Remember Austin? One of the many cities Uber left in a huff because it didn’t like to play by the local rules? Would local initiatives fill the void? Well, the annual South by Southwest event would provide an interesting yardstick. And the Austin Chronicle set out to report.
By the first Saturday night of South by Southwest, traveling around town had become a disaster for new visitors. On their way out of Austin-Bergstrom International Airport, streams of incoming conference attendees began to realize that the two most well-known transportation network companies – Uber and Lyft – no longer operate in Austin, the effect of the city’s May 2016 vote to uphold certain ridesharing regulations. Making matters worse, that Saturday night the city’s budding ridesharing scene faced outright disaster when two of its fledgling companies – Fasten and RideAustin – crashed for the entire evening in a failed effort to keep pace with the demand. Coastal techies went berserk. Some pledged online never again to attend the conference. Said one attendee to KUT that weekend: “We ended up having to stand on the street like it was 1995 to get a frickin’ cab.”
It was certainly a good night for the taxi industry, though. The city’s four franchises don’t rely on smartphone technology, and were therefore available to pick up the slack when the two TNCs went out of commission. Head out into the Downtown streets that night (or the arrivals level downstairs at ABIA) and you would have seen yellow, white, and blue taxicabs whipping around for new fares. Most prominent, perhaps, were the relatively new lime green cabs belonging to ATX Co-op Taxi. The cooperative franchise, which first went into service last October after a lengthy bout of negotiations with City Council, believes it can combine the stability of street-hail pickups with a commitment to TNC-style technology that more traditional cab companies now lack.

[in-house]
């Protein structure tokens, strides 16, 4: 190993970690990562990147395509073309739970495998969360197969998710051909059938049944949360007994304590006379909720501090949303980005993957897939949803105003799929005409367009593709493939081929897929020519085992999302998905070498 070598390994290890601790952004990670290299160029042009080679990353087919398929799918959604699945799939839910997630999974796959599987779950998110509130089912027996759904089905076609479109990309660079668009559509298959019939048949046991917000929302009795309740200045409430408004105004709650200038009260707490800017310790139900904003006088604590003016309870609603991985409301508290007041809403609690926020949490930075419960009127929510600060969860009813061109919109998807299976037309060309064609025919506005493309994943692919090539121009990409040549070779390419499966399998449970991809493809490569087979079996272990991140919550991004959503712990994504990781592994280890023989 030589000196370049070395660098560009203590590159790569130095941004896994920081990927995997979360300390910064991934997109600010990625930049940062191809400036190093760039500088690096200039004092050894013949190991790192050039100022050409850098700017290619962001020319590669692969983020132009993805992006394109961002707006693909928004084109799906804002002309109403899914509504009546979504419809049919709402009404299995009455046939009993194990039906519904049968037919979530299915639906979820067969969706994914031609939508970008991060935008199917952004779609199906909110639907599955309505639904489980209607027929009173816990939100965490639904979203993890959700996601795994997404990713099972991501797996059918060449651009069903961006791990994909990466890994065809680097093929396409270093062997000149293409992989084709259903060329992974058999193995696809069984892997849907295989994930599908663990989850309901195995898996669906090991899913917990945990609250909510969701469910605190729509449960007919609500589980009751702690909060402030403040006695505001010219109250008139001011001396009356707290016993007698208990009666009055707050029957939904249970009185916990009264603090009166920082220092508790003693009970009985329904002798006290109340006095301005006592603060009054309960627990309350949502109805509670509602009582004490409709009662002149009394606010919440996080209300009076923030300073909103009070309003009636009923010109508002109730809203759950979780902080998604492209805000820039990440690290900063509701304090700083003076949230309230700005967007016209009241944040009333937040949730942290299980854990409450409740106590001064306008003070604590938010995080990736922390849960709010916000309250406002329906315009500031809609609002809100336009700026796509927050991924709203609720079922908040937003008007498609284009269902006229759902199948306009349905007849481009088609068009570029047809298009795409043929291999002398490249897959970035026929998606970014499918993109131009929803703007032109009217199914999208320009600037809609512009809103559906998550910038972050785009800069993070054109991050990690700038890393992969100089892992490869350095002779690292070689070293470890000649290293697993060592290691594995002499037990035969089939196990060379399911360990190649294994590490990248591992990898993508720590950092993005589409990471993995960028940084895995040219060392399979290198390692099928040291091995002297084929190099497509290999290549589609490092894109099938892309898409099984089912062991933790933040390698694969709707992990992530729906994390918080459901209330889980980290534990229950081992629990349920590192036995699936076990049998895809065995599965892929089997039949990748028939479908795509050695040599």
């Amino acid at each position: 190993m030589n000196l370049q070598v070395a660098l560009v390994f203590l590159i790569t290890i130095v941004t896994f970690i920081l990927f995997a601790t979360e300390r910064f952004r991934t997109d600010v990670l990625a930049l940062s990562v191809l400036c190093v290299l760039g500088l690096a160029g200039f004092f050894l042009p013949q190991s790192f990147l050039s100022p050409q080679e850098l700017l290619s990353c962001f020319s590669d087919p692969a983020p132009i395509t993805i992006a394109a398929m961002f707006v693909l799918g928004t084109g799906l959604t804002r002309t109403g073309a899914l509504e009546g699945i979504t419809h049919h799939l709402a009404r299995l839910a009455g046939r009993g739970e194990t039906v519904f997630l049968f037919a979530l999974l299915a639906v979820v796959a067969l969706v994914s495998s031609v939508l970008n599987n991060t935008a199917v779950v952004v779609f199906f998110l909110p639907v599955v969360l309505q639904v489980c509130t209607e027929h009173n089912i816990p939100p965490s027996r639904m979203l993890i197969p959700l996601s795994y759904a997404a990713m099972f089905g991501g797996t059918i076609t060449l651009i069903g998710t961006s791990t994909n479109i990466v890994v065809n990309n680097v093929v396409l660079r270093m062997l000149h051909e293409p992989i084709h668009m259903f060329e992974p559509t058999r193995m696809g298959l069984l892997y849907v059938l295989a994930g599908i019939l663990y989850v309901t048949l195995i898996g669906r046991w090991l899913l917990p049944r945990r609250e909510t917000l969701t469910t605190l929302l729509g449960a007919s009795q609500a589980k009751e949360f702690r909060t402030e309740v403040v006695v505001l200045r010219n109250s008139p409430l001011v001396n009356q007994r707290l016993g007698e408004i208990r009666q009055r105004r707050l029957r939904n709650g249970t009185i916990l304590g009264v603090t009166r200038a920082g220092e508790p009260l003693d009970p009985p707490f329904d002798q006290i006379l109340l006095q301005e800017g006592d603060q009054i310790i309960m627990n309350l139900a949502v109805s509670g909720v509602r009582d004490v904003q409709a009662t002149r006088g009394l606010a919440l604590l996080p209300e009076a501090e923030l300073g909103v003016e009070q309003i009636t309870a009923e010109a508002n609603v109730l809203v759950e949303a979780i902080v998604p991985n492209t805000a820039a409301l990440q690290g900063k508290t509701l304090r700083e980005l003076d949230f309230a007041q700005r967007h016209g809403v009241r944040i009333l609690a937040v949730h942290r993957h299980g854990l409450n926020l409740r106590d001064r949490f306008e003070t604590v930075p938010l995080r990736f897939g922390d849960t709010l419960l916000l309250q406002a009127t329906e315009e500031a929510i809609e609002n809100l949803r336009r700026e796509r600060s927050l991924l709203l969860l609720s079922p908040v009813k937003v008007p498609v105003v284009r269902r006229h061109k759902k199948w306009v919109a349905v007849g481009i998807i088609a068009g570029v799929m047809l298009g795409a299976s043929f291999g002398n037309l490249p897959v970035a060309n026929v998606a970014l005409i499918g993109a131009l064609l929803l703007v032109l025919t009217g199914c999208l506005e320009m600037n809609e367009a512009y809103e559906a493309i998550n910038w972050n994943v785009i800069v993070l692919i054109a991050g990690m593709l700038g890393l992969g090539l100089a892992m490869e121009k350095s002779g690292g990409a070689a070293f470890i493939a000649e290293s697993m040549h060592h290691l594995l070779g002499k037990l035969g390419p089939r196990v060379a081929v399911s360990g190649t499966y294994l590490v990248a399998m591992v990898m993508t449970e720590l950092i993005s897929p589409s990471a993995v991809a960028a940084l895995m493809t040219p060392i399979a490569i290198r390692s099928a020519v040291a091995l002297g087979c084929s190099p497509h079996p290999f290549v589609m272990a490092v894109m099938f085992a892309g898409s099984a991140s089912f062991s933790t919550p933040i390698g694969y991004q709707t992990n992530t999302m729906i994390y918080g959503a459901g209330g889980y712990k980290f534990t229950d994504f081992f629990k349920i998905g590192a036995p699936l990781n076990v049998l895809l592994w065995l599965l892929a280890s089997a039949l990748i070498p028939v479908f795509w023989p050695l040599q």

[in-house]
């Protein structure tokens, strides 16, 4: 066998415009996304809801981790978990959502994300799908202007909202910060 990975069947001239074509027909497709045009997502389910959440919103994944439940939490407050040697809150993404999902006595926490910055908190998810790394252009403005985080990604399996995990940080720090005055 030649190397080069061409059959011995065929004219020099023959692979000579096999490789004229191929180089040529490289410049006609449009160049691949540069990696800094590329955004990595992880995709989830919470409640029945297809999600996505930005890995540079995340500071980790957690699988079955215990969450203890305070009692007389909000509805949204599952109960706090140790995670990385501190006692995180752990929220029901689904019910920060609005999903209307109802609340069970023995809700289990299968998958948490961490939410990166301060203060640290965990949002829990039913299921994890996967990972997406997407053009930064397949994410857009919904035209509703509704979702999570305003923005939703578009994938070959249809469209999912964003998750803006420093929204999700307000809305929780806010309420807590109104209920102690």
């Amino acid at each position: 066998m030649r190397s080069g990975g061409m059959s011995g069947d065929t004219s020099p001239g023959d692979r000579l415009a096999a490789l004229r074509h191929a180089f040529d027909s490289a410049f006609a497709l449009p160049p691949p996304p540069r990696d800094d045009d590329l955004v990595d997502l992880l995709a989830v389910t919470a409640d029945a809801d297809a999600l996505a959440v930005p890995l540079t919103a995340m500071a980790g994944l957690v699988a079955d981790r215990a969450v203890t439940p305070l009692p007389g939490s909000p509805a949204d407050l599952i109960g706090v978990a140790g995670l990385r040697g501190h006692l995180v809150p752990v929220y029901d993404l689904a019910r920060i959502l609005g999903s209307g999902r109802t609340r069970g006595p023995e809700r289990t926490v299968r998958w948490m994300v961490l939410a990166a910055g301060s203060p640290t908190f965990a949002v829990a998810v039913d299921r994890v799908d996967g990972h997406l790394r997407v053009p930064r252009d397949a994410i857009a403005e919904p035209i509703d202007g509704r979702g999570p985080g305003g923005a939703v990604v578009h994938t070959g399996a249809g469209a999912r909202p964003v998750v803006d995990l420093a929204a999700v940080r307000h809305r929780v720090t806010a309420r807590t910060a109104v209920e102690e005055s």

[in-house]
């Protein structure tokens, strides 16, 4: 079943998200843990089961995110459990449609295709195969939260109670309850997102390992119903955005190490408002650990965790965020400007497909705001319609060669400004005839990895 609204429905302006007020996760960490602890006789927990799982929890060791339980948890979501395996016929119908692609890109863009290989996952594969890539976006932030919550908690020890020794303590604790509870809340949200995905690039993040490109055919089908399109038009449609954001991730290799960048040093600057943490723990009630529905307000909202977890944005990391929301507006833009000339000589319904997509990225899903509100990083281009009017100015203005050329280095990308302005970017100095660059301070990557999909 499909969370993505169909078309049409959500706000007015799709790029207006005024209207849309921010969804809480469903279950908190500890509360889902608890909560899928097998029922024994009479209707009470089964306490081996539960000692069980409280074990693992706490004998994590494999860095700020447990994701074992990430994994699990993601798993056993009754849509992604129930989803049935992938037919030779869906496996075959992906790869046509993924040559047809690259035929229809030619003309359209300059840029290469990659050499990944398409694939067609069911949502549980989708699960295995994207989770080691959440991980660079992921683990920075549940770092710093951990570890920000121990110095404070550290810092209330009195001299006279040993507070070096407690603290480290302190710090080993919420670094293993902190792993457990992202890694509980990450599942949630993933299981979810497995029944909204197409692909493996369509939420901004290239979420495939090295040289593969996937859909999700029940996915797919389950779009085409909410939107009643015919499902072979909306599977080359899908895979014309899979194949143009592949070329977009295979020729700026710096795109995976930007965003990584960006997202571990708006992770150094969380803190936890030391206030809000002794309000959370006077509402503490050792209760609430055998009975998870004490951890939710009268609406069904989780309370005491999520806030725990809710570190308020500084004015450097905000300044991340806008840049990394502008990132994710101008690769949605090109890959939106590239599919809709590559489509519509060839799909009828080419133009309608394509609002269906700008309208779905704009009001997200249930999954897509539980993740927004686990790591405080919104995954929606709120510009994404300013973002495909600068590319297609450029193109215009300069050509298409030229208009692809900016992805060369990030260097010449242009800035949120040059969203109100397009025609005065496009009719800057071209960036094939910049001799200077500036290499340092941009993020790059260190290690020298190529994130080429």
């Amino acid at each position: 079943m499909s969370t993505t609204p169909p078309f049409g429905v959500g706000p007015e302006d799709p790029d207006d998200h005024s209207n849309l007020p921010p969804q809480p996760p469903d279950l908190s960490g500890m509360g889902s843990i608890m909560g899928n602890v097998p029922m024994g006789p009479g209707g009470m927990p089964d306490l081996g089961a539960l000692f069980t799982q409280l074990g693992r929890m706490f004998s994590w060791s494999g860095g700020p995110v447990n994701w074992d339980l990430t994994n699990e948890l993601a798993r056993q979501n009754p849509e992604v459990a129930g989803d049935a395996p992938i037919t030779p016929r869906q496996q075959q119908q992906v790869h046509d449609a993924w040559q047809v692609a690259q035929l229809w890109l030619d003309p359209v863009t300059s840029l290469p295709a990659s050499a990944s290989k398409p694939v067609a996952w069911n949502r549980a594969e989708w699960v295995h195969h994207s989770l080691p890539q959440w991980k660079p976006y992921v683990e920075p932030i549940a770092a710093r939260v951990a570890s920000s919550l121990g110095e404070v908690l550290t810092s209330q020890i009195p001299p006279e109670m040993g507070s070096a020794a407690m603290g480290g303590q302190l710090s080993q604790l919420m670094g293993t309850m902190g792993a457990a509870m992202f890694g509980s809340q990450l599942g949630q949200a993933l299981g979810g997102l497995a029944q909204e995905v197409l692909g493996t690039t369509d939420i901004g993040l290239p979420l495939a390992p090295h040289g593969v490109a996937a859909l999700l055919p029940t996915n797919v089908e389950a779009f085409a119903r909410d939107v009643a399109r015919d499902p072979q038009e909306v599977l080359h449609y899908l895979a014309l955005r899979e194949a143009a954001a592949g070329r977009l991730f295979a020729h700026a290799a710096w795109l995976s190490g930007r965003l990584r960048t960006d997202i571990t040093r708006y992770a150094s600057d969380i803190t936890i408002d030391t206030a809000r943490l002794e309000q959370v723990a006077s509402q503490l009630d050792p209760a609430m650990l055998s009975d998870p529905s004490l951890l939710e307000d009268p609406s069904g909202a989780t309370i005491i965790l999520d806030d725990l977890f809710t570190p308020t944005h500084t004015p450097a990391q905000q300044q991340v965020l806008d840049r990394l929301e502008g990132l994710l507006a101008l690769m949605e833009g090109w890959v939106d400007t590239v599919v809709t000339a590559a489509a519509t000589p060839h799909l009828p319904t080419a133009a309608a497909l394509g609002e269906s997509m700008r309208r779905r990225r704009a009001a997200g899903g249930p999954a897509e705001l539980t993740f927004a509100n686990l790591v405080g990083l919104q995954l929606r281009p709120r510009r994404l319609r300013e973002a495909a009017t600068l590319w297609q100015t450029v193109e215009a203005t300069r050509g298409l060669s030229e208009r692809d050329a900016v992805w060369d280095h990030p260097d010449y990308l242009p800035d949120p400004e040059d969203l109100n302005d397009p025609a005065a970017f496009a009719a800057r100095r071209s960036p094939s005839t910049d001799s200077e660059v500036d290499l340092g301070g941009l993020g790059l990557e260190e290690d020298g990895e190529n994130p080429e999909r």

Such a commitment recently manifested in the form of ATX Taxi, the co-op’s ride-hail app, which hit iOS app stores last Monday. (Google rejected the bid for reasons pertaining to intellectual property. Co-op board members are currently working on a fix.) The app is modeled much like your standard TNC template. Should it ever fail, as happened with Fasten and RideAustin during SXSW, the co-op can fall back on its full-time dispatch system – staffed with call-takers at an office just like any taxi franchise. “This is the main reason why we are even created,” said Nega Taddesse, a board member. “We don’t want to throw away the old traditional taxi service way. But we will also try to be technologically advanced.”
Getting to this point has been an uphill battle. Before the co-op was approved, there were efforts from existing franchises to squash any deal from happening. In May 2015, for instance, Yellow Cab circulated a petition to “Preserve Austin Taxi Drivers’ Living Wage,” with the presumptive warning that a fourth taxi franchise would ruin the longstanding industry. It didn’t work.
Last summer, after Council approved a resolution to establish the taxi co-op, executives from existing franchises engaged in stall tactics designed to thwart the co-op’s progress, telling drivers that it would take months to remove contracted equipment from their cars so that they could join the co-op. The imposition posed an immediate threat to the co-op’s future; the city had required that the new entity put the bulk of its permits to use fairly quickly. Co-op organizers threatened to remove the other franchises’ systems themselves. Taddesse said the other companies’ warnings of delays went away shortly after that. “[The franchises] still see us as protesters,” he says. “They still don’t think we are their business competitor now. They don’t believe that it’s over. And we still have to fight them.”
- Making a difference: ATX Co-op Taxi in Uber- and Lyft-less Austin.